Is ‘free will’ a given, a constant of the human condition? It might seem that way, but as Dylan Burns argues in this interview, the idea that humans possess a faculty of un-coerced decision-making actually arises at a specific time – late antiquity – and in a specific context – early Christian philosophy.
Oddcast Episodes Themed "Astrology"
In Part I of a two-part series, we interview Dr Dylan Burns of the Universiteit van Amsterdam on the subjects of providence and fate in Greek philosophy, early Christian philosophy, and a number of esoteric currents partaking of both in late antiquity.
We continue our interview with Gyrus, starting from Copernicus' demolition of the polar cosmos and exploring the aftermath of this radical decentering of the cosmic structure of the west.
We talk cosmology with Gyrus, a man who has looked deeply into the patterning of space across time and culture. Moving from ‘horizontal’, landscape-base cosmologies to ‘vertical’, abstracted constructions of space, we discuss the human patterning of location and movement across a fairly mind-blowing swathe of history. You are where you are.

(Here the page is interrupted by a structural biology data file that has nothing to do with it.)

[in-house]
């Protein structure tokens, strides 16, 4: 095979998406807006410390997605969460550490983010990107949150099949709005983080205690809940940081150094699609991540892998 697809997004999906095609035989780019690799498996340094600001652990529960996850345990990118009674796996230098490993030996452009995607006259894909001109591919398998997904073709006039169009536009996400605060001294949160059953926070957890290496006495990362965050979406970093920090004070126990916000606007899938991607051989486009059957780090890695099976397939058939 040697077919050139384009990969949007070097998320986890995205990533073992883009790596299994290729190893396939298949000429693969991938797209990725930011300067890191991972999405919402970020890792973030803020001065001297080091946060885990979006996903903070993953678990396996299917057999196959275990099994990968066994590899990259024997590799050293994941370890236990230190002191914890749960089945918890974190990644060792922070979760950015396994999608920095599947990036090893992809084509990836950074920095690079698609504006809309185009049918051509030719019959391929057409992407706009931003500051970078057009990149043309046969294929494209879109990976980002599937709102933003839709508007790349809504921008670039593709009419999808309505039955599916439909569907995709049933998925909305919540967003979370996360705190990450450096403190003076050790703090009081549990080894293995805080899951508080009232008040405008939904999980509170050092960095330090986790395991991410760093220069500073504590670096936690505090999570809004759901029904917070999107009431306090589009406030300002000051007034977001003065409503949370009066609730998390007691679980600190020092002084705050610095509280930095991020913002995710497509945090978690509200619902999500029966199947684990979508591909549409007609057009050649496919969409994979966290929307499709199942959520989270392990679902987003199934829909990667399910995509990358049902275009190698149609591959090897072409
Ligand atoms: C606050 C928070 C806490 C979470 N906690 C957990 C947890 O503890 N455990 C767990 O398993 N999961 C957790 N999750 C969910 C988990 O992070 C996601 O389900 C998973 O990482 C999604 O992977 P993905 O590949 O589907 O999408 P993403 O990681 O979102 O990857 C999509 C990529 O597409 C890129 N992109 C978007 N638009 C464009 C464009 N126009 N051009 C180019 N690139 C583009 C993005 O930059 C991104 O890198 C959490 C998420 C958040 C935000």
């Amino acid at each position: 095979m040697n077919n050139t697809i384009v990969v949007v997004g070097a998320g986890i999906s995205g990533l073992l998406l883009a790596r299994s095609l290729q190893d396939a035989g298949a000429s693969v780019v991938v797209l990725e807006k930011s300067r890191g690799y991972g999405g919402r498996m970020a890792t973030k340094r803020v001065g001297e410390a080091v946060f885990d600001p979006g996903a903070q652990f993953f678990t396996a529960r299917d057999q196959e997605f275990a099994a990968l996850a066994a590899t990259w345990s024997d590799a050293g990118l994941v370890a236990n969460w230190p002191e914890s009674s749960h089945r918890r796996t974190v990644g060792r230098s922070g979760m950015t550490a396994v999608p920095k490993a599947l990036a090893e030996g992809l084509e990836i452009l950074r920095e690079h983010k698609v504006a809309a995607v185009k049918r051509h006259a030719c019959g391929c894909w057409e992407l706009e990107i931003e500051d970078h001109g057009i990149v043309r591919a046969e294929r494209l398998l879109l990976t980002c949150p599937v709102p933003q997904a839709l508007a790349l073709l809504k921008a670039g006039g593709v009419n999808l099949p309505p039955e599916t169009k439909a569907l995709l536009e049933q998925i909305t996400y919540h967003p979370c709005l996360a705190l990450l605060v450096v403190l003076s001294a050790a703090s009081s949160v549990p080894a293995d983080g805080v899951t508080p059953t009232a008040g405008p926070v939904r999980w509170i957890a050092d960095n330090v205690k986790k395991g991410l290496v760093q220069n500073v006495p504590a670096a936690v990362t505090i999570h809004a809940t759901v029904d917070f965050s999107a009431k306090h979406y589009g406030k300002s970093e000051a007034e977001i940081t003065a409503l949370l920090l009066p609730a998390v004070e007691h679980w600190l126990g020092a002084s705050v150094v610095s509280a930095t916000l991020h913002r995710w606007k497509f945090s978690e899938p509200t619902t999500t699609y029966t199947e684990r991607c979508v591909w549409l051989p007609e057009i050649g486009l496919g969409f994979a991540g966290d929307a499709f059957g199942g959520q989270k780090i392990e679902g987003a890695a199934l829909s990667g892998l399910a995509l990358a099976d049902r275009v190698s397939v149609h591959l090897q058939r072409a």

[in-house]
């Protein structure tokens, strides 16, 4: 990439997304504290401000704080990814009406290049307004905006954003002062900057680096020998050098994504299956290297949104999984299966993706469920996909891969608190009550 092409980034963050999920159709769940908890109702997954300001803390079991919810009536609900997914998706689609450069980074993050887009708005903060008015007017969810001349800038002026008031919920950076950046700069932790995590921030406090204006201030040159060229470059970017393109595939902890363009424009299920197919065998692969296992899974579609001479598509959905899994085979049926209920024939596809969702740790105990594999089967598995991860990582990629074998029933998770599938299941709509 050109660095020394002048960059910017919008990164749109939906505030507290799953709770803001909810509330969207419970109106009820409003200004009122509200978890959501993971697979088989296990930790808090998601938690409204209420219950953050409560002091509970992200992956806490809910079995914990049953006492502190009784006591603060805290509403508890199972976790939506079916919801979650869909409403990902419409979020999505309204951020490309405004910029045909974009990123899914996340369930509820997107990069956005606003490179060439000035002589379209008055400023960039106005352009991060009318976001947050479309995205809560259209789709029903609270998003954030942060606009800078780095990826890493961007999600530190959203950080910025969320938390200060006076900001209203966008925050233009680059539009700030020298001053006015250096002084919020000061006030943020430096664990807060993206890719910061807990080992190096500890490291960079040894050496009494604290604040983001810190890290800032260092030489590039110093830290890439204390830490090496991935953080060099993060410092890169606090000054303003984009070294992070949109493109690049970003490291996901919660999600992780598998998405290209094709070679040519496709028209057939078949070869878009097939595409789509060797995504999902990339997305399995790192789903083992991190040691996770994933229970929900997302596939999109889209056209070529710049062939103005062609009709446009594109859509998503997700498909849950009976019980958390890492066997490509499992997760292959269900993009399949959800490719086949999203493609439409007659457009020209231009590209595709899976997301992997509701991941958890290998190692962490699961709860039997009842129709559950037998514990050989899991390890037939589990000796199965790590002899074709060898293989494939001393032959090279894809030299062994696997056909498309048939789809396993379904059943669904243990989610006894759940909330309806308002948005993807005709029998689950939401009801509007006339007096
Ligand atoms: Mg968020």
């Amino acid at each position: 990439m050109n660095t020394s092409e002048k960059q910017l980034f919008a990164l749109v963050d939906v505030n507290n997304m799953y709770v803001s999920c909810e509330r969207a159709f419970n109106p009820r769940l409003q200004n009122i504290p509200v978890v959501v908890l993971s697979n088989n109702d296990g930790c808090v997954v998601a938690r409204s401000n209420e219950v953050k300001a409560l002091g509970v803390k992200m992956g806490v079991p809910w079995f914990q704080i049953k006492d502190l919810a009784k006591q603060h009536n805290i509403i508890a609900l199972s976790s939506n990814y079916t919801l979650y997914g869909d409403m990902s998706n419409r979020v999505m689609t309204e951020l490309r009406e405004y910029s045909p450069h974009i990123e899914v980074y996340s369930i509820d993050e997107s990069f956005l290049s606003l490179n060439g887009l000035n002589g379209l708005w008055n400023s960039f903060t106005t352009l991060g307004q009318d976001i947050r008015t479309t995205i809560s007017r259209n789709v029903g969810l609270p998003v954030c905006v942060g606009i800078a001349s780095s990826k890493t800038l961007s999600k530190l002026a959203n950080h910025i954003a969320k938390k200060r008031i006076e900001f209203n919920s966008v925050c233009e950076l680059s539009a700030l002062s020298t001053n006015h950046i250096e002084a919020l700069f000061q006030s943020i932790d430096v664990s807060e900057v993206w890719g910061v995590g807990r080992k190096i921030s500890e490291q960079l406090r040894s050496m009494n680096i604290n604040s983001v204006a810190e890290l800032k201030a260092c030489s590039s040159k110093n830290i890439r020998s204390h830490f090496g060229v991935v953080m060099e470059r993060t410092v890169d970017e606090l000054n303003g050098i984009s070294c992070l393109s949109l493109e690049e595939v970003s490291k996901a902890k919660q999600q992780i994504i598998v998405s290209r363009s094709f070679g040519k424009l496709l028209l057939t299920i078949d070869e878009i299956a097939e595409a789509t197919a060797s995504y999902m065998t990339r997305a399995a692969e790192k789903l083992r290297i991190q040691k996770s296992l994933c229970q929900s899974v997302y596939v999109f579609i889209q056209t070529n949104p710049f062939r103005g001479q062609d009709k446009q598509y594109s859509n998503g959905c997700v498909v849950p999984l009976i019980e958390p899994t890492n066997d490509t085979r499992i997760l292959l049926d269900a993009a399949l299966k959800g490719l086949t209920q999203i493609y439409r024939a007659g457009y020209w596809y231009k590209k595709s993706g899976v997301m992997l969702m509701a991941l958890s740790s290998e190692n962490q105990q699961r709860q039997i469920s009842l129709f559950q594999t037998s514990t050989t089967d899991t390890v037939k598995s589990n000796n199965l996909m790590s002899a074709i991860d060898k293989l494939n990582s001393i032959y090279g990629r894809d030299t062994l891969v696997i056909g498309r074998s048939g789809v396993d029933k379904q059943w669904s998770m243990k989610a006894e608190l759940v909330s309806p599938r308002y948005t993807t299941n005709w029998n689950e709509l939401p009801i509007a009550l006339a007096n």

We discuss those ‘magic squares’ that we find in esoteric texts from Indonesia to London, curious grids of numbers often used as astral-magical talismans with integrated alphanumeric mysteries. Bink Hallum has done the research, and lays out the story of the magic square from China to Agrippa.
Firmicus Maternus, a fairly prominent fourth-century intellectual from Sicily, wrote two works which survive: one is our earliest-surviving manual of astrological practice in Latin, and it shows a full-blooded belief in astral determinism, and the second is a rabid Christian polemic against traditional religious practices. Discuss.